Analogue-Based Drug Discovery III

Analogue-Based Drug Discovery III

By: Janos Fischer (editor), David P. Rotella (editor), Professor C. Robin Ganellin (editor)Hardback

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Description

Most drugs are analogue drugs. There are no general rules how a new drug can be discovered, nevertheless, there are some observations which help to find a new drug, and also an individual story of a drug discovery can initiate and help new discoveries. Volume III is a continuation of the successful book series with new examples of established and recently introduced drugs. The major part of the book is written by key inventors either as a case study or a study of an analogue class. With its wide range across a variety of therapeutic fields and chemical classes, this is of interest to virtually every researcher in drug discovery and pharmaceutical chemistry, and -- together with the previous volumes -- constitutes the first systematic approach to drug analogue development.

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About Author

Janos Fischer is a Senior Research Scientist at Richter Plc., Budapest, Hungary. He received his MSc and PhD degrees in organic chemistry from the Eotvos University of Budapest under Professor A. Kucsman. Between 1976 and 1978, he was a Humboldt Fellow at the University of Bonn under Professor W. Steglich. He has worked at Richter Plc. since 1981 where he participated in the research and development of leading cardiovascular drugs in Hungary. His main interest is analogue based drug discovery. He is the author of some 100 patents and scientific publications. In 2004, he was elected as a Titular member of the Chemistry and Human Health Division of IUPAC. He received an honorary professorship at the Technical University of Budapest. C. Robin Ganellin studied Chemistry at London University, receiving a PhD in 1958 under Professor Michael Dewar, and was a Research Associate at MIT with Arthur Cope in 1960. He then joined Smith Kline & French Laboratories in the UK and was one of the co inventors of the revolutionary drug, cimetidine (also known as Tagamet). In 1986, he was made a Fellow of the Royal Society and appointed to the SK&F Chair of Medicinal Chemistry at University College London, where he is now Professor Emeritus of Medicinal Chemistry. Professor Ganellin is co inventor of over 160 patents and has authored over 260 scientific publications. He was President of the Medicinal Chemistry Section of the IUPAC and is Chairman of the IUPAC Subcommittee on Medicinal Chemistry and Drug Development. David Rotella is the Margaret and Herman Sokol Professor of Medicinal Chemistry at Montclair State University. He earned a B.S. Pharm. degree at the University of Pittsburgh (1981) and a Ph.D. (1985) at The Ohio State University with Donald. T. Witiak. After postdoctoral studies in organic chemistry at Penn State University with Ken S. Feldman, he was an assistant professor at the University of Mississippi. David worked at Cephalon, Bristol-Myers, Lexicon and Wyeth where he was involved in neurodegeneration, schizophrenia, cardiovascular and metabolic disease drug discovery projects.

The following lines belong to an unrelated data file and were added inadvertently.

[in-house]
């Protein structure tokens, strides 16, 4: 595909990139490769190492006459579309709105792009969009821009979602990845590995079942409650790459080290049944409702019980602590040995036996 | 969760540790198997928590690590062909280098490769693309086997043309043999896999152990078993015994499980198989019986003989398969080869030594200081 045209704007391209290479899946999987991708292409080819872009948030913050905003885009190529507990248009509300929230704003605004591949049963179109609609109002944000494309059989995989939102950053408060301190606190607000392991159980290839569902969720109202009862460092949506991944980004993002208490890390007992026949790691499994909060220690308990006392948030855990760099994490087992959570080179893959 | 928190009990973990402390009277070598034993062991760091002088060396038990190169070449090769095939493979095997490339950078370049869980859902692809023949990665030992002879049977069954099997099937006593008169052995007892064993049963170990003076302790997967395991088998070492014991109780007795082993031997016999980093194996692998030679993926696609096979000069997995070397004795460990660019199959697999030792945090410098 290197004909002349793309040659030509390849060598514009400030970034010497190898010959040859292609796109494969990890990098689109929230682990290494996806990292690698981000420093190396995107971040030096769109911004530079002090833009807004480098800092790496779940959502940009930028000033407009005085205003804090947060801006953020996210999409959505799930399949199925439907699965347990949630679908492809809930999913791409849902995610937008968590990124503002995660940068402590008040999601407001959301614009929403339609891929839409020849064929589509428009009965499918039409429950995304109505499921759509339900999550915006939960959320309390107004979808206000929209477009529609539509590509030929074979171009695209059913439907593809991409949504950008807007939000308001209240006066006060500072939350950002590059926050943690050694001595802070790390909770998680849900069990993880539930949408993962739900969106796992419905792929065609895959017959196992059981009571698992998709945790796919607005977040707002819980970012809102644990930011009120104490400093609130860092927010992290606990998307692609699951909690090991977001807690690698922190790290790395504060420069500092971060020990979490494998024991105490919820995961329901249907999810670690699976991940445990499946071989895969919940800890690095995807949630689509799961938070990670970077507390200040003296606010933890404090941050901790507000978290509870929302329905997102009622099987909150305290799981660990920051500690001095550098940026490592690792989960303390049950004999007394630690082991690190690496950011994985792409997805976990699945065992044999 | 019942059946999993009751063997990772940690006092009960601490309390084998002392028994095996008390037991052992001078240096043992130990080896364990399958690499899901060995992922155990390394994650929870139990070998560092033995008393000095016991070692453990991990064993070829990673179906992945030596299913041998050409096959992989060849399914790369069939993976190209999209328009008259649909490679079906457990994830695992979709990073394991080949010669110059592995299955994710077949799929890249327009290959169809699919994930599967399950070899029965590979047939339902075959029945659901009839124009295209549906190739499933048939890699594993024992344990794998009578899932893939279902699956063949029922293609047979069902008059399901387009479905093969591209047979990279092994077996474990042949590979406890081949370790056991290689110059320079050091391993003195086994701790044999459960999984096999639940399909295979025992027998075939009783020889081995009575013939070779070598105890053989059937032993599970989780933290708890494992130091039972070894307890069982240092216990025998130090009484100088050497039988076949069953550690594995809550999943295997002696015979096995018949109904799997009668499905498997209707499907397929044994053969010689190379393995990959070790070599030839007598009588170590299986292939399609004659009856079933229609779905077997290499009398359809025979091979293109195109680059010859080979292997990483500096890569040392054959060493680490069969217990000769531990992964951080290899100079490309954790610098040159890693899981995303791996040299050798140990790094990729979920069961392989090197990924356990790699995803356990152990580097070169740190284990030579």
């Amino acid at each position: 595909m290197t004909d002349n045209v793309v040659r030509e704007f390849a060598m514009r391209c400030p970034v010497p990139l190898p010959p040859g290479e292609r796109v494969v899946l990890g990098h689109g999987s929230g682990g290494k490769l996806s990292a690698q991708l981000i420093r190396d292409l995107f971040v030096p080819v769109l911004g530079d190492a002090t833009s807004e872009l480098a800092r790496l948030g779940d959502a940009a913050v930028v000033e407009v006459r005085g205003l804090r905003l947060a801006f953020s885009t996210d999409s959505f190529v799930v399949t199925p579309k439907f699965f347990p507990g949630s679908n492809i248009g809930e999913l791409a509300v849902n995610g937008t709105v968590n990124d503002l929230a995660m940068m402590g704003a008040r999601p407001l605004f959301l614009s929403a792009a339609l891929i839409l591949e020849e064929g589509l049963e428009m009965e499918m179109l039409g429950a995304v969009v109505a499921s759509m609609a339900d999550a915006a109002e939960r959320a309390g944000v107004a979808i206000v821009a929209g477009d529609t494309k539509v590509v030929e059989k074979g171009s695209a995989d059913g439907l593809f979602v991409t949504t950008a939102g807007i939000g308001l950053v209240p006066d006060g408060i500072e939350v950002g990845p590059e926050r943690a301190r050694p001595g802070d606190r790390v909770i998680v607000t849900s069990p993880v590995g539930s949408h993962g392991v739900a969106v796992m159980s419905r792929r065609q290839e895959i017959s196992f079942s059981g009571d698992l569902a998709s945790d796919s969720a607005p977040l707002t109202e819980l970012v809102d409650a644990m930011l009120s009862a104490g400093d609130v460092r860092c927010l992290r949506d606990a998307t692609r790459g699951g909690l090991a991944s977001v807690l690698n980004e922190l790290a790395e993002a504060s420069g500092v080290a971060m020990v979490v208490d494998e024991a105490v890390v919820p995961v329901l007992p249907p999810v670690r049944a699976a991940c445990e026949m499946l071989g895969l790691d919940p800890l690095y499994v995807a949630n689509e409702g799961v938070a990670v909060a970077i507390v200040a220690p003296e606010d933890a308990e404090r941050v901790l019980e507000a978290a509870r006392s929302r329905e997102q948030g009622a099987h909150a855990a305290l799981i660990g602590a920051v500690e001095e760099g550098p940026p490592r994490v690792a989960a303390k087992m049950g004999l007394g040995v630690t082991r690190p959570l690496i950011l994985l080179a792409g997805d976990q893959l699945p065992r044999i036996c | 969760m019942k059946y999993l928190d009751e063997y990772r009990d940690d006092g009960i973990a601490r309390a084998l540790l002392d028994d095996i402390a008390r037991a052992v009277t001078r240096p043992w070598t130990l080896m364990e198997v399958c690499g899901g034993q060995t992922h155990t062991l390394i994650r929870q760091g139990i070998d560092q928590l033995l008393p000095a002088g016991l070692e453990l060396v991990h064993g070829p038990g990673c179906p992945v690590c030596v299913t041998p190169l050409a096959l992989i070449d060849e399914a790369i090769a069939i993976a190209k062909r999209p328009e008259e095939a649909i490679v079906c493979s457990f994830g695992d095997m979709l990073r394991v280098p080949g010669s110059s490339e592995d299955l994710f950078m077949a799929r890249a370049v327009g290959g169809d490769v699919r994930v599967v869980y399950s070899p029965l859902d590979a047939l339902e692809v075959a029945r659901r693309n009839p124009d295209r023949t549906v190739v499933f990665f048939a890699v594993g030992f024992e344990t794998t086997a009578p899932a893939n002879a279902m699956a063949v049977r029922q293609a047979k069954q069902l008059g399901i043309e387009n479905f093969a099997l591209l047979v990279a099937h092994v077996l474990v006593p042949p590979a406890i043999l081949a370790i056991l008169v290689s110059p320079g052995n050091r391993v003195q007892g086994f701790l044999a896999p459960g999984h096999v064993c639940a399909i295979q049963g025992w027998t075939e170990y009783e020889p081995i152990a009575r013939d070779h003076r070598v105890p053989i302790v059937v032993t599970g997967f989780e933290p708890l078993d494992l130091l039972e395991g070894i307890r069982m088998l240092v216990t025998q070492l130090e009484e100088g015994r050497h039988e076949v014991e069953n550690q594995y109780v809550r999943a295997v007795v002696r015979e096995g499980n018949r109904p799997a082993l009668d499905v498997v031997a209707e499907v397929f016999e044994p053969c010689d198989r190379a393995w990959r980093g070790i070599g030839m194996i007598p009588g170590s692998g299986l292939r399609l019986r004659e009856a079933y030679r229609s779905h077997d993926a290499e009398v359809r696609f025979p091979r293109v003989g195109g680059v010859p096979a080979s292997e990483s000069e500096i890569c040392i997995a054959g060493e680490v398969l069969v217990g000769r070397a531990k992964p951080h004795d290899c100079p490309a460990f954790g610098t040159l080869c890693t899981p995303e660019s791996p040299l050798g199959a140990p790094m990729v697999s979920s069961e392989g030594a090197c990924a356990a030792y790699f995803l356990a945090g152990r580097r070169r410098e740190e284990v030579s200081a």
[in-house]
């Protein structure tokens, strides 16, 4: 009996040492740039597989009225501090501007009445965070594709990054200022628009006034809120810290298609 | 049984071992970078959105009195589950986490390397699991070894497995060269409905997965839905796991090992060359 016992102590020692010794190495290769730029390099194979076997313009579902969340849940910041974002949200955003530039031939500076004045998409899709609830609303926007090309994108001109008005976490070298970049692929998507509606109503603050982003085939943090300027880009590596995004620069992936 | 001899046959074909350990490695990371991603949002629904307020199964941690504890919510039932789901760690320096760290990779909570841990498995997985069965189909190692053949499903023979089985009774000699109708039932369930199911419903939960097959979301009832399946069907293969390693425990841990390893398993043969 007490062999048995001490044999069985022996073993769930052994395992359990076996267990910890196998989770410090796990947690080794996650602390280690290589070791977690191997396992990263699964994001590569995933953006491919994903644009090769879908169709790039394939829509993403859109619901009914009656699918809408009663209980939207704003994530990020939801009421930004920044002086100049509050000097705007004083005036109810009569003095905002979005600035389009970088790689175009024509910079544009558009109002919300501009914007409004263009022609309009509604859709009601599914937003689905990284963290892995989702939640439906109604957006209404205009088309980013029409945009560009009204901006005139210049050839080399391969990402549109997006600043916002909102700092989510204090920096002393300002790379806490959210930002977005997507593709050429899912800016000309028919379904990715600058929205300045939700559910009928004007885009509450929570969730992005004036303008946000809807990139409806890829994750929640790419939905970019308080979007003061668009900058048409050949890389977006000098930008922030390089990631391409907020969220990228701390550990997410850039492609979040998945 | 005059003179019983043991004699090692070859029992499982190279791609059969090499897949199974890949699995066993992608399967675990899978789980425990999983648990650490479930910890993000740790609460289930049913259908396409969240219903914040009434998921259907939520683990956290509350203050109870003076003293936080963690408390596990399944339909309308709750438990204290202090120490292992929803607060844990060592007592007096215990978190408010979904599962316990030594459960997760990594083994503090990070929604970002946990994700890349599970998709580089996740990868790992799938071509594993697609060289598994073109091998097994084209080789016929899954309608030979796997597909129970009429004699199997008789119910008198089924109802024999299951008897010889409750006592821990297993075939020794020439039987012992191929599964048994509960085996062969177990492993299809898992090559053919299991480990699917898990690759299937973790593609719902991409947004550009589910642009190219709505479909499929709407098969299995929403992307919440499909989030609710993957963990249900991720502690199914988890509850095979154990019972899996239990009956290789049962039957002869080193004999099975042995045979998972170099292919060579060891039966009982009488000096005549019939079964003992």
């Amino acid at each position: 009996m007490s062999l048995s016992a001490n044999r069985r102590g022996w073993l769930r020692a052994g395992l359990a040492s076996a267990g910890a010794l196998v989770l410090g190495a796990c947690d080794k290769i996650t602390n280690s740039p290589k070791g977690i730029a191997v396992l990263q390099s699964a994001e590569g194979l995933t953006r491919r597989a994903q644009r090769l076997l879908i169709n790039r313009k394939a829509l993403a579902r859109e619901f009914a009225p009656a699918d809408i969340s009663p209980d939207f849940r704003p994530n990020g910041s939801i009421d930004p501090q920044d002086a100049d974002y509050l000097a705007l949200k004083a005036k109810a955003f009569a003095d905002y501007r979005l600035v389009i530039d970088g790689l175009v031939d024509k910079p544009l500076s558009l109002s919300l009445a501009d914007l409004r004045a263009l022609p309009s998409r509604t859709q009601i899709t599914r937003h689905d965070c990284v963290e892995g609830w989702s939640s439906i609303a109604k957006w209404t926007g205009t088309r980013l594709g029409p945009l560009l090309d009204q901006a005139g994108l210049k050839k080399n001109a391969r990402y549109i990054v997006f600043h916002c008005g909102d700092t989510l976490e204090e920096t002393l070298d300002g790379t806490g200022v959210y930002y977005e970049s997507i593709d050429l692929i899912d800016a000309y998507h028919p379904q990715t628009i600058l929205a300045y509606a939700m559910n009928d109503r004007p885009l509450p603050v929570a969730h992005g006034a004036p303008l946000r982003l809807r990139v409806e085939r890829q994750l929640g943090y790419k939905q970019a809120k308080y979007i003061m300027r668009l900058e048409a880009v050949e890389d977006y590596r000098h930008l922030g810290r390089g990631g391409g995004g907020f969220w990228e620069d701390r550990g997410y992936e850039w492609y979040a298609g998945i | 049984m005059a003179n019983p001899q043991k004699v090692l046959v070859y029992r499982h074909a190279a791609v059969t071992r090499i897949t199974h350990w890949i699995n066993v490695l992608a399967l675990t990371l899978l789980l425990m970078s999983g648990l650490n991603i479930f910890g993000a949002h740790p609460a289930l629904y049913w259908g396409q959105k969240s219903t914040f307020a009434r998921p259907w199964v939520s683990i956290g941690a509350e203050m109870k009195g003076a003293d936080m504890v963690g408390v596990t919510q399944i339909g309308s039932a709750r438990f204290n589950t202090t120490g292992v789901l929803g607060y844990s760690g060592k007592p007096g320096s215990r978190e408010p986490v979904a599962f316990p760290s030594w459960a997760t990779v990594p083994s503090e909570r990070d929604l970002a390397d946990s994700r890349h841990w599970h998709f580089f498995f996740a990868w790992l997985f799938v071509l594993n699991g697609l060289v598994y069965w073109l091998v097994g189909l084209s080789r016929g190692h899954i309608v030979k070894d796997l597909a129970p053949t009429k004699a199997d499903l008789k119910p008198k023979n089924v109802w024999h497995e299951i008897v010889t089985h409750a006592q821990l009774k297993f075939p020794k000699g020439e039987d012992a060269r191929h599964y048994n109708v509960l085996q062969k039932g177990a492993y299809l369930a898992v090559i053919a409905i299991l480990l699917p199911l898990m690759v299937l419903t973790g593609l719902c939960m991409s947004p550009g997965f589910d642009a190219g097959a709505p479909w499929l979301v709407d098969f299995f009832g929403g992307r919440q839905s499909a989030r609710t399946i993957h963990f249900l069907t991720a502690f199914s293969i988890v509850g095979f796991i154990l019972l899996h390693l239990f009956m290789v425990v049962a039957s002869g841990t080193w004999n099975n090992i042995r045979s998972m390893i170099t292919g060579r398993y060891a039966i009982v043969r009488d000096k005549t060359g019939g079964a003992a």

Contents